Hand Job 10

There is a lot of spirit in this issue. I’m sensitive to these things and this seriously vibrates with the stuff. Poetry, photography, short stories and performance, all here. I slowly peel back the clear plastic sleeve to see who’s inside. Hand Job Issue 10 gave a call out for all things a little…um, strange. An ‘Occultist Realism’ theme. You know, something Alistair Crowley could peruse while dunking biscuits in his tea. Jim Gibson and Sophie Pitchford searched far and wide on this one. No stone circle was left unturned. The tin foil hat brigade reject slips were sent out quick, leaving them with a stellar bunch of writers to accommodate the page. CmmNHI7UEAAmKfbSo, we start with Granton Leviathon. I grab my blanket and get stuck in. Like Renwick’s grandchildren, I stare up into the old man’s face and let the tale unfold. ‘Tell us of the Granton People eater’ we whisper. We are all ready for a candle-under-the-chin story, but my ears are settled on what is going on next door. Magdelena is frustrated. Promises of a new home, a new life back in her homeland once they save enough money is not coming quick enough. So she kicks her no good husband out into the cold night. A lighthouse and a six pack is his destination. Will he meet the monster himself? Of course! No one writes domestic squalor with comic accents quite like Joseph Ridgwell can. Funny, edge of your seat and nasty, his Granton Leviathon is a great start. Another component of this surprise package of a zine is the bonus poetry performance CD of artists who have been in this and past issues. Joseph turns on the mic and bursts out first with his do-it-yourself, no airs, no graces, just himself and some chintzy back up tapes. It has all the clunks and amateur fades of a bitter bingo caller. I dig it muchly. 8mm is all tequila and mucho macho, and reminds me of his brilliant novel Burrito Deluxe. He spins a few on this bonus CD, Arose From The Dead, The Kiss and Satan’s Garlanded Pimp, all with cheek, irreverence and fun. I’m excited because I have Raif Mansell in my ears at the same time reading him. I remember other poems of his when I was catching up on the evolution of Hand Job. Bang On is a lesson in synonyms and love ‘the moon was hanging with the sun in the sky‘ a touching poem of a father and daughter, and the influence from all that surrounds them. His soft delivery exactly what the title suggests. A Waiter In Kingston Upon Thames just as thoughtful and hopeful. The Holy Hydron Collider is next forming a weird synchro as I can hear the popcorn festival of Angels & Demons on the background telly as I type. So its links to the Hadron Collider and the god particle is pretty fresh in my mind. Ben Williams confirms that these scientists’ gods are in for a bollocking, theories fly by like short stories, their own gods dangling from their keyrings. Time for some photography and Hand Job‘s own Sophie Pitchford nymphs it in the buds and brambles of nibbled mushrooms and shows us some nature shots. We ask the forest for answers, we see them in the trees and soil. Onto The Shine Of John Donne where ‘everything glistened like the inside of a drunk God’s puppet-theatre’ I’m an avid follower of Miggy Angel‘s work. His poetry, photography and collaborative ventures are exceptional. This metaphysical story on the stairs glows like a dustbin fire and tears into you. No truer tale could teach as much. Besides hosting a premiere performance poetry night called Speech Therapy every month, Miggy is also editor of the wonderful ‘not for profit/for prophecyBurning House Press community. It is a must to explore this supportive and encouraging project. Azeem Ali’s symbols and simulcrae have me staring for a while and ready to tackle Dead Witches and that old chestnut fear of being different. Cody Yeo brings the rituals of both parties through a tight dialogue and brings to the fore the truer evil. Ian Cusack’s The Wicker Man is as mad as putting a toad in your mouth. I love its cantakerous rant. Terence Corless never stops impressing me. So pleased to read his short story Gladys. An intriguing, mystical, sad and joyous mind bomb of a story. Bonus thrill is his aural contribution Taking It In produced by Penny Ashdown with Music by Matthies -LS. Thoughts swallowed when the sensurround kicks in. There is a cool abstraction by illustrator and collager Blair Frame, his contribution If Death Can Fly, So Can I swirls with everyone’s own meaning. Dean Lilleyman reads like a hallucination with Moon Burns The Sun. A ritualistic trance into another realm, shifting shapes raw and instinctual, in and out of his own night sweats. The poem Changeling by Michael Murray skips inside its folkloric beat ‘with crumbs for dreams and a blob of butter where my heart was’, loneliness is a strange creature. Thrilled to see a piece from Dean Cavanagh. This poem I’ve read dozens of times. Like a casino floor of Dante’s that’s been closed for renovations. The dice man’s reflection twists in a modern fury of randomness and manipulation leaving me with a beautiful fear, a calm inside an uncontrollable future. Yvette Robinson and Jennifer Skip’s photography looks like a switched on absurdist revival. Closer investigation reveals a deeper meaning on gender, body image and the media. Their photography from promotion during The Festival Of The Body held in Leeds in March stops me in my tracks. More words and Michael Murray is resurrected inside the vivid world we enter in dreams and vice versa. Onto the world of a cashless society. Paul Case’s story of Mr Fitzjohn’s frustrating transformation in The New Bank shows the futile circle we get ourselves into. The pages now thinning I see Jason Jackson’s name. His childhood once again reminisced. A haunting of Worms so perfectly recalled, where dream becomes real becomes dream, just perfect. The words keep flowing as I pop my headphones back on and get all snug inside Holly Watson’s (The Conventry Conch) The Carboot story. This has me in stitches. Later, she has Nanny Pams Jeans on. Holly sounds exactly how I read her in my mind. The sweet, straight delivery of her own prose has perfect comic timing. She just has to share more of these aurally. Holly is getting quite a fan base with everyone I share her work with. Listening to her read is just a joy. Hollow Hyms – Captain Of the Rant Vs Hair Explosion blasts nice bass beats between a spleen let loose, waxing on the homogenisation of our world, his passion wilted with frustration. The orchestration around the strong lament is enough to take this to the level of an extraordinary recording. CmmNDXPUIAAtSWpIan Cusack pops in between lunch and records this exclusive Universe Of Life. Having read Ian over the years, it is a delight to hear the strength and nuances on the lines he has cooked up. He is a great story teller, his no thrills intros like calling the next patient inside his surgery. Poisoned is grim, but what a story, I adore this CD so much, hands free, all ears. Dean Lilleyman’s I Get Into Town Early, is a piece from his novel Billy & The Devil. I have heard him recite many pieces before, usually uncomfortable squirmers, absolutely fantastic. His latest The Gospel According To Johnny Bender has been launched and ready to check out. Meetings And Tales by Yessica Klein and read by Anya Oderyakova flies over your mind. Words rest where they are needed. Line by line, the delivery is mesmeric. Lay on the grass, let the light in. This is a beautiful collaboration. When I first heard the collaboration of We Bleed Ink I was gobsmacked.  The poetry of Miggy Angel (Words/Voice)  combined with the brilliant sound sculptures of John Freer (Instruments/Production) are mesmerising. Freer’s audio poise is sublime and if they don’t release all the pieces they have in their back catalogue soon this emptiness inside me will remain forever. Their audio piece, The Saint, strolls the pavement until it has the guts to spit the truth. Finally something slips onto the ground. A folded A4, Jim Gibson residing on each side. These two pieces highlight his own skill with prose. You become the observer inside the melancholic haze of childhood, black and white moments. A great way to end this fantastic package of lit and performance that Hand Job has produced. Limited edition so get your hands on one quick.  Also out RPM – A Micro Zine and Children Of Snakehill, all available here.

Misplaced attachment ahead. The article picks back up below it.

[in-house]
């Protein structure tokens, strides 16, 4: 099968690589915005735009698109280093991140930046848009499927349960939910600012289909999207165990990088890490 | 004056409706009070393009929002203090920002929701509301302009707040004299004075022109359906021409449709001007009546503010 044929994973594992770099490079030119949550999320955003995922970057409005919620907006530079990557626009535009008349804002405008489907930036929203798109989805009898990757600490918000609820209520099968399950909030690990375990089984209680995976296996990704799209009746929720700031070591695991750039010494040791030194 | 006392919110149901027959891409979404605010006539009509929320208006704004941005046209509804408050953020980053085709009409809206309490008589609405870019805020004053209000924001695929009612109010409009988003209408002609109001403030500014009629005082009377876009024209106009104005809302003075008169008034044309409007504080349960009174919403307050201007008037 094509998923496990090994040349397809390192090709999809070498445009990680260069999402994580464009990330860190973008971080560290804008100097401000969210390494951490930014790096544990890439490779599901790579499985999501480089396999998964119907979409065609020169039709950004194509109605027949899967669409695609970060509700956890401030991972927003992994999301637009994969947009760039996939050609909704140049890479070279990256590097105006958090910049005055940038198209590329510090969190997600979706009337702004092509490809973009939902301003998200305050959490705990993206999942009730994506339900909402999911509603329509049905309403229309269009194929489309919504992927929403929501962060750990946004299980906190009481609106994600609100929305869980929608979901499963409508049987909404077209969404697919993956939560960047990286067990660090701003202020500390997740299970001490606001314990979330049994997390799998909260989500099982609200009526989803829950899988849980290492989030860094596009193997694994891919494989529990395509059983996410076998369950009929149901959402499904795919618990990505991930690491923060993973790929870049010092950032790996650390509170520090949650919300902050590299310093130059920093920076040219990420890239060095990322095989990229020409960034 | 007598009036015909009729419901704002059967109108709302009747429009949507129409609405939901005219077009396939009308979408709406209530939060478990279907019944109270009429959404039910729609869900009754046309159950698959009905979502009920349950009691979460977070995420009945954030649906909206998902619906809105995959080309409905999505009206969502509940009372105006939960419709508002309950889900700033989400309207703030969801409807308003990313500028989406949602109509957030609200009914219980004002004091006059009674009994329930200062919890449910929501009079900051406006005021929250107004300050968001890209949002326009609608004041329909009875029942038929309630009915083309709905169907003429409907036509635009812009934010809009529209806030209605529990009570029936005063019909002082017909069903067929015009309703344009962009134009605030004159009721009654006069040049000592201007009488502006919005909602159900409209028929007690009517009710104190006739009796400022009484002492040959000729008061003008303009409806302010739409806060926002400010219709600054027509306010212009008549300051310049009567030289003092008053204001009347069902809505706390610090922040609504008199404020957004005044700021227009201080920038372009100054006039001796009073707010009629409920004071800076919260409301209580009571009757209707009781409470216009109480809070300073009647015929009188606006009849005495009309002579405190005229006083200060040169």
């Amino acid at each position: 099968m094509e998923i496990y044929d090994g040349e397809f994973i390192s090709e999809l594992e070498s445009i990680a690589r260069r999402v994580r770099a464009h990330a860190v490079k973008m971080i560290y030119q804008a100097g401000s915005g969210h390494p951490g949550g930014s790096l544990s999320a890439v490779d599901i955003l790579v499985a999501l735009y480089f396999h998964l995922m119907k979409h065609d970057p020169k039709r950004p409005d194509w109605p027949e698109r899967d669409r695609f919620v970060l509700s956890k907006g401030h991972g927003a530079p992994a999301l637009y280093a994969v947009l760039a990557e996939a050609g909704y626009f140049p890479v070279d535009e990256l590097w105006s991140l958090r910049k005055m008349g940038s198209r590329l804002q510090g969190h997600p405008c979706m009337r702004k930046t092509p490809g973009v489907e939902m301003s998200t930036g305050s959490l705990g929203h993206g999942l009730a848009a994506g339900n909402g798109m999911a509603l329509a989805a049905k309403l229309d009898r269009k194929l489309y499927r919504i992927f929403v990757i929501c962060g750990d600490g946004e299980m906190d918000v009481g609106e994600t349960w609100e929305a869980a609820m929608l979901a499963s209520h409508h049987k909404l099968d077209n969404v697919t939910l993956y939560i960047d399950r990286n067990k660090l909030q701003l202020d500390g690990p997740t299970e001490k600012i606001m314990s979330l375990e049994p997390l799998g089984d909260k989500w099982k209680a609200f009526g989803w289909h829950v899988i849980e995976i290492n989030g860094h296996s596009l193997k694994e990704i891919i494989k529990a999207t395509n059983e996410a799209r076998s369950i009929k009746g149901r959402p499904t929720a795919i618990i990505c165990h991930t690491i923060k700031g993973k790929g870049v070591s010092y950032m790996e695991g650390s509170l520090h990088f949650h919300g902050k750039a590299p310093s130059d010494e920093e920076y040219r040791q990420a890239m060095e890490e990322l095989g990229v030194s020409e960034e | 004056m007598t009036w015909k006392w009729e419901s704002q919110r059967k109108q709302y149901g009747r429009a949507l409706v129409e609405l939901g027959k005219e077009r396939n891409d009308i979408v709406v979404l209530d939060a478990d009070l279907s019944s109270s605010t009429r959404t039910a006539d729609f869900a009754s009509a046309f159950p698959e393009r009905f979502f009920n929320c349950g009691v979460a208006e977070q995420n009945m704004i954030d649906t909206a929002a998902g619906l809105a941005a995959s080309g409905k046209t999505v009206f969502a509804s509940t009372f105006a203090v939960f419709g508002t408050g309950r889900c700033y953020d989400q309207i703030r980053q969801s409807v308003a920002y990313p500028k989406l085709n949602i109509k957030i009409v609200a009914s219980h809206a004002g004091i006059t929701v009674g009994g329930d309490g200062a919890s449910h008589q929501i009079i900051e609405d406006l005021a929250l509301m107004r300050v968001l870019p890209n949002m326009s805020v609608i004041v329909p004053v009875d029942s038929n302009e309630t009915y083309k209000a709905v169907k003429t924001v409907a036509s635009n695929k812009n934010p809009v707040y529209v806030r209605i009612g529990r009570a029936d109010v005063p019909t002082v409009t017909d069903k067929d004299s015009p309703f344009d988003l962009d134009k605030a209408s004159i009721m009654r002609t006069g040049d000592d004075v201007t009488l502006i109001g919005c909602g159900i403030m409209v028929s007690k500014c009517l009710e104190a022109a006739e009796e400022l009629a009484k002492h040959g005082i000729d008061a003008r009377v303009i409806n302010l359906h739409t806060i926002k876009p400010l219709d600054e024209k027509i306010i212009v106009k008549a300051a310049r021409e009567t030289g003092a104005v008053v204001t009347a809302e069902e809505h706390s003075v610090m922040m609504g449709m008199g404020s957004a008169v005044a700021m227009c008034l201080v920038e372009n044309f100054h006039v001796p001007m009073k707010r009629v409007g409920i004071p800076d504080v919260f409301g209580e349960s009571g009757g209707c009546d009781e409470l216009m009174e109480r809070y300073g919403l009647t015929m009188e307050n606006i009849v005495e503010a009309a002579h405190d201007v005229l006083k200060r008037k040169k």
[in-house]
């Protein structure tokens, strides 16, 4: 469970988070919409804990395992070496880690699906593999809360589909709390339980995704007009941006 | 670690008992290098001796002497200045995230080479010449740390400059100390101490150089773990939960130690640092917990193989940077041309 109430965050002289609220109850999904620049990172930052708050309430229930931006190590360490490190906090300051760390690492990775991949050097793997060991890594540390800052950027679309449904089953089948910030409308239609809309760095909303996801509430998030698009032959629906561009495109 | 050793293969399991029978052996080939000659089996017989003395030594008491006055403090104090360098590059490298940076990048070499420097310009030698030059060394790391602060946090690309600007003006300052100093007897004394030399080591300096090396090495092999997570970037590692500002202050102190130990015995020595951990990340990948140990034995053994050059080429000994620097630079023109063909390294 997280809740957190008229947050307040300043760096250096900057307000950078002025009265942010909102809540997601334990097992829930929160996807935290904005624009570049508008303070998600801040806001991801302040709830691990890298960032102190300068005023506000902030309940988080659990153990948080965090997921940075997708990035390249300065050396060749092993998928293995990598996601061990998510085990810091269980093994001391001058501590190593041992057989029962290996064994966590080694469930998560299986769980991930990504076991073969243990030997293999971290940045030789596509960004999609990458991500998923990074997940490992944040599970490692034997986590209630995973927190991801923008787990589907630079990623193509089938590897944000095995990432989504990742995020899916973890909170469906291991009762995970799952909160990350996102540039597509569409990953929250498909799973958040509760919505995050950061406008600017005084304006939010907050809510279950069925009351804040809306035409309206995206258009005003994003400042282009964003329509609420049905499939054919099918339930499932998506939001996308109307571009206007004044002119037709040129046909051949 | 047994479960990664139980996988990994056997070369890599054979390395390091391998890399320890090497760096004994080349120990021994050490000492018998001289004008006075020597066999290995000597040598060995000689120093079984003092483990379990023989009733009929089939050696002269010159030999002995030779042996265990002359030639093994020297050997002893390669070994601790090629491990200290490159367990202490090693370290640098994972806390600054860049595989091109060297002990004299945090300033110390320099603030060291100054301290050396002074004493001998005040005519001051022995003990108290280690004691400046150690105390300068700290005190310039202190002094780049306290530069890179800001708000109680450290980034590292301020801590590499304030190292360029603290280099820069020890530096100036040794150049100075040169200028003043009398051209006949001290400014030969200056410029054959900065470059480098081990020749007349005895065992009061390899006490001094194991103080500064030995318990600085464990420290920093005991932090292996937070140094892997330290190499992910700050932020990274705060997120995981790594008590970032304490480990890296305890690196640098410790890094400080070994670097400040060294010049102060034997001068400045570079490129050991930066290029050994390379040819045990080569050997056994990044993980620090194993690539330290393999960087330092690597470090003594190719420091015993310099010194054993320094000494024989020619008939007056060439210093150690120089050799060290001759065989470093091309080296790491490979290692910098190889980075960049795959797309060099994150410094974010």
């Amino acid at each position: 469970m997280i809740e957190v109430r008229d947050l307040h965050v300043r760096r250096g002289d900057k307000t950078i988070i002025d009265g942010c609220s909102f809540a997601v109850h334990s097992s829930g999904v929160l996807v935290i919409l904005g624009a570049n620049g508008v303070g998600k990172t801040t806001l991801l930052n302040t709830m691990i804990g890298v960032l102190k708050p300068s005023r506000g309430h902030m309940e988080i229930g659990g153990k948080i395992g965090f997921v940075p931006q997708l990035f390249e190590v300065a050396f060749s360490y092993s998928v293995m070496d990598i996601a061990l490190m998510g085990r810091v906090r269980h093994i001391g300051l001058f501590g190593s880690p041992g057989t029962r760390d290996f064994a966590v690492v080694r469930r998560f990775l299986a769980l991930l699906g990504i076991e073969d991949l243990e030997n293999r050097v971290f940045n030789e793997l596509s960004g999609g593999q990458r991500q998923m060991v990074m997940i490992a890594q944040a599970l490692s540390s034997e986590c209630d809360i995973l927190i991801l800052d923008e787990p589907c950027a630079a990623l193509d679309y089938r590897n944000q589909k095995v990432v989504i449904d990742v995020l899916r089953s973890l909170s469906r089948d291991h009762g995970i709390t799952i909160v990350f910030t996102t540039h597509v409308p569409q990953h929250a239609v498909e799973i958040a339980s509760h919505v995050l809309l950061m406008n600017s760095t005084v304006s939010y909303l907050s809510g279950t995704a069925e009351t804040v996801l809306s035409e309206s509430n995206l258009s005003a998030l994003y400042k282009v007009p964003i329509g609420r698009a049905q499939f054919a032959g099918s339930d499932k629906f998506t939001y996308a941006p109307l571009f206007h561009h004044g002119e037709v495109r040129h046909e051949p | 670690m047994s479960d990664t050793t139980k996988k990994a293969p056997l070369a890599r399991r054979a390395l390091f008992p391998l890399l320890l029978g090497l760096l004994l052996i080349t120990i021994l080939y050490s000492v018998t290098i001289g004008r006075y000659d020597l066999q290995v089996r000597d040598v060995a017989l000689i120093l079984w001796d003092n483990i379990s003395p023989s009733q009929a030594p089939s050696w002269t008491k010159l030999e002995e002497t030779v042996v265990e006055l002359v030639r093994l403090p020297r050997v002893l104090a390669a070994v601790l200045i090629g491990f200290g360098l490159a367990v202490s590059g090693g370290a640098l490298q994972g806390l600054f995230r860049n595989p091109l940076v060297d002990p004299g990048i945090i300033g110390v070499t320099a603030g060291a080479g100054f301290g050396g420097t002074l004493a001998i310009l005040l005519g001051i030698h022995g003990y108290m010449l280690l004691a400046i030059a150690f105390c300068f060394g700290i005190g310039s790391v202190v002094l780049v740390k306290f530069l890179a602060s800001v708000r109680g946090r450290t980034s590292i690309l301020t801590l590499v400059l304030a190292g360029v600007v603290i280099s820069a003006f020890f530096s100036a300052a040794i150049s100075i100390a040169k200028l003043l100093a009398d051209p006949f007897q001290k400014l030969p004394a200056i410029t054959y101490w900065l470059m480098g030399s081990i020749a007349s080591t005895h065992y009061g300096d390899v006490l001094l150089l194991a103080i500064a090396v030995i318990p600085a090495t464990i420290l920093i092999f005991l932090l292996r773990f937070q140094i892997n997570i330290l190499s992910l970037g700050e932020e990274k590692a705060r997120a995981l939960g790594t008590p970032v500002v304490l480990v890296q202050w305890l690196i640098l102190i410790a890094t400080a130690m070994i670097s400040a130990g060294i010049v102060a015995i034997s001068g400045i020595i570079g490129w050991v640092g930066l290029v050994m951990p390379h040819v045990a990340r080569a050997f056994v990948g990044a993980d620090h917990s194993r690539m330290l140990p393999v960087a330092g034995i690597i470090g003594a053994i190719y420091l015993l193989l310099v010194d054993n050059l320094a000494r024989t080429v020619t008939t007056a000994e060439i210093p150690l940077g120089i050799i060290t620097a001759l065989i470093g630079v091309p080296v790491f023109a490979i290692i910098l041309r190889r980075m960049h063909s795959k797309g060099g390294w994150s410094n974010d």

Dean Cavanagh Dean Lilleyman Hand Job Joseph Ridgwell Miggy Angel Poetry Reviews Uncategorized Zines & Journals